Is Google really Sauron?

is google really sauron

The big news this week is that Twitter retired the Tweet count button, and the blogosphere naturally exploded with outrage. Well, a little controversy gives us something to write about I suppose.

I think the more important story here is how Silicon Valley companies continue to grow and thrive the more they become like Sauron, the evil power of The Lord of the RIngs fame. Let’s unpack that, shall we?

In the grip of Sauron

When I first heard about this tweet button news, I was actually supportive of Twitter (maybe one of the ONLY people!) because I assumed they were going to charge for this data, and I think that is a smart thing to do. If I were the Twitter CMO I would probably do the same thing as part of a larger strategy of monetizing data.

However, that’s NOT why they did it.

The company explained the reason behind this development came from their engineers — they had to make a decision about their investment priorities as they upgraded their operating system and the tweet counter did not make the cut. In fact, BuzzSumo founder Steve Rayson told me they WANTED to buy the data from Twitter in the aftermath of the change and it was unavailable!

I have thought a lot about this, trying to be rational and realizing that as a blogger, the Twitter button means more to me than most people in the world. And here is what I concluded. This is a really dumb decision on their part because sometimes a business decision cannot be made because of engineering preferences. It has to be made based on the needs and wants of your customers.

This is just one in a long line of examples where the Silicon Valley tech stars favor engineering decisions instead of market-based decisions that favor customers, and it is getting really tiresome.

It’s a sign of the times. Perhaps we are witnessing the dawn of The Sauron Business Model.

The Sauron path to success

Like the mythological Sauron from The Lord of the Rings, these Silicon Valley entities seemingly grow increasingly powerful the more evil and abusive they become.

Most Silicon Valley companies still see customers as “users.” They develop software and launch it to “see what happens” instead of thinking through the implications for their fans and their brand. The mantra is to “fail fast” (oh how I hate that phrase) instead of patiently building something that lasts.

In the most ridiculous example of this, Google convinced customers to pay them $1,500 for Google Glass, aggressively built a community around the product, and then ended the program due to performance issues they could have discovered in a 48 hour consumer test. The end result was embarrassment, the betrayal of its most loyal customers, and a sign that we can never, ever trust this company.

And yet, there was no real consumer outrage with this development. In fact, Google’s power and popularity grows unabated. How can that be?

Is Google really Sauron?

Growing up in business I always was taught how important it is to put your customers first. I mean, continually taking advantage of people is a recipe for doom, right?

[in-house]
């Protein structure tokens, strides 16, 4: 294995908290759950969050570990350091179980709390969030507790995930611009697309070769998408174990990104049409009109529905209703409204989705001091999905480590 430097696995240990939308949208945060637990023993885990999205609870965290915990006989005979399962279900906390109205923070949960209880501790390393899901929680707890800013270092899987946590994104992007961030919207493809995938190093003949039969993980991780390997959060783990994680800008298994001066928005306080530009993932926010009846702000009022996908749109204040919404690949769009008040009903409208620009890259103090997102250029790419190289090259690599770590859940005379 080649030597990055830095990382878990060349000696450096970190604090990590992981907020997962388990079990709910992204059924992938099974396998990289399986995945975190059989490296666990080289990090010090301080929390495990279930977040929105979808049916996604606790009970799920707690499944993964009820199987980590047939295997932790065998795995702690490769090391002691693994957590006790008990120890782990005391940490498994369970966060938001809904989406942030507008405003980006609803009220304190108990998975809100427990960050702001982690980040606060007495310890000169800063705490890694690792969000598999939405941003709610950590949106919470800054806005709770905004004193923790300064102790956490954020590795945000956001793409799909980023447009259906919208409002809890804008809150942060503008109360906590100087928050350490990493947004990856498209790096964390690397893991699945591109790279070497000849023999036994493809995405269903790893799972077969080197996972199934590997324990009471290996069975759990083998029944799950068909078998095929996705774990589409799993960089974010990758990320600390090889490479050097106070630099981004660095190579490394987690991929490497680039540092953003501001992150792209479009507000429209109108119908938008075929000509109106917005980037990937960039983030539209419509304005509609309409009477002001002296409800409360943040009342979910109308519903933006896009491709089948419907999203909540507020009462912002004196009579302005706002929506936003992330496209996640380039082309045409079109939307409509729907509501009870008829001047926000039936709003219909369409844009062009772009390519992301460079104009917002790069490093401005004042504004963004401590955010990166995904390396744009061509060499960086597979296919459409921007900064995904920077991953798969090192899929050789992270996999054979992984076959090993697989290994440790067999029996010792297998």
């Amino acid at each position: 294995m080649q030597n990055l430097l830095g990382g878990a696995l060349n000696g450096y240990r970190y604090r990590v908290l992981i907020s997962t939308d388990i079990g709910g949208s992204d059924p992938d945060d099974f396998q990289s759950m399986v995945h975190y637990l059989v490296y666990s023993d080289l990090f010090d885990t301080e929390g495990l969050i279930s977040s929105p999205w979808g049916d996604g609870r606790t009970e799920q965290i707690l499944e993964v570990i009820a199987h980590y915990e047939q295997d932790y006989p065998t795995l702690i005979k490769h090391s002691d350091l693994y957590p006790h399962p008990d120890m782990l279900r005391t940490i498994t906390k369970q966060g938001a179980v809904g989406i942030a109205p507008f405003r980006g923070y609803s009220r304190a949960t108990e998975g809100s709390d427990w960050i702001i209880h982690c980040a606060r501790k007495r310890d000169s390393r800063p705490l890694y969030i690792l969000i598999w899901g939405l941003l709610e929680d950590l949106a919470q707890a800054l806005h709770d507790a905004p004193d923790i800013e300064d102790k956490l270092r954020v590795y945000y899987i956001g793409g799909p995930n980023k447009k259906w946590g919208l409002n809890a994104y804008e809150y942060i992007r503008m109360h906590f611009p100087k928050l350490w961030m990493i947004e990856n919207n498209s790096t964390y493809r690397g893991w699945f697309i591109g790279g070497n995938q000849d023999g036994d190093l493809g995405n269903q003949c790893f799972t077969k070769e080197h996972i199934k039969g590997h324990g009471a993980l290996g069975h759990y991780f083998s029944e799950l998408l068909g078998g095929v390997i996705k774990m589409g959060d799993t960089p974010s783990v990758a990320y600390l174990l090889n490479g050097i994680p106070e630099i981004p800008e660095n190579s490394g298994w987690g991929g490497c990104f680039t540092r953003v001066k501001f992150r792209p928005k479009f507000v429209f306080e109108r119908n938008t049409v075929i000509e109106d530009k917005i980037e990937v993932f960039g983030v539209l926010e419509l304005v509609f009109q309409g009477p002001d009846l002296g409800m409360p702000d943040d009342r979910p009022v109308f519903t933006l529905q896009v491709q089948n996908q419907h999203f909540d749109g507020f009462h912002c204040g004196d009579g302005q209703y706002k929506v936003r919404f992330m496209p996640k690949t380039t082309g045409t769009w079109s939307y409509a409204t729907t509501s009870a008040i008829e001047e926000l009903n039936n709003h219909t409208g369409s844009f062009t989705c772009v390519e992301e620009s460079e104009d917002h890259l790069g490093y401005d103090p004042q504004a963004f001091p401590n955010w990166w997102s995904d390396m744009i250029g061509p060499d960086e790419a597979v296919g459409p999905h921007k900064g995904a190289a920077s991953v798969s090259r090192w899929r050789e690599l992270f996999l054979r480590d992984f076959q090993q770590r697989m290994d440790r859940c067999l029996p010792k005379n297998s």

But maybe there is a new way of doing business from the Sauron Playbook:

Have you ever had a problem with Facebook (like having your page disappear) and try to get some help? For most people and businesses, there is none.

Facebook made headlines last year for mindfully manipulating customer emotions through a research project. And don’t forget that Facebook is still subjected to 20 years of U.S. government audits because of their abuses with personal information. Meanwhile the company is rapidly attracting new customers and making record profits.

The LinkedIn customer interface is so atrocious it is nearly impossible to do something simple like filter your contact list. And the company recently paid out $13 million in a lawsuit settlement against its spammy emails.

And Google? Sheesh. Google may be the biggest tech bully on the planet for doing stuff like

I could easily fill this entire page with news of lawsuits against Google and the moves they have made to tweak the trust of their customers. In Europe people actually stormed the streets last year in protest of this company’s arrogance with private data.

And here is proof that the Sauron Business Model really works. If you look at all the lawsuits heaped upon Google in the past few years you might guess they are in the same category as Exxon or BP in terms of brand popularity. Nope. They are among the Top 10 most-admired companies in the world, according to Fortune.

Succeeding without trust?

What’s going on here? Has the world turned upside down? Some of the world’s most powerful and popular tech giants act like they hate their customers, all the while getting more popular, powerful, and profitable.

I have written a lot in this space about the importance of building loyalty and trust to win a world of crazy competition but perhaps this is an old-fashioned notion. Maybe today a company can get too big to care.

Sure, Twitter shut down its Twitter button as an engineering decision instead of a marketing decision but it’s simply upholding this great Silicon Valley tradition of growth through customer abuse, the Sauron Business Model for success.

Of course this article is written as a bit of a jest but there is some weird truth behind the Teflon-coated reputation of these companiest, isn’t there?

mark schaefer

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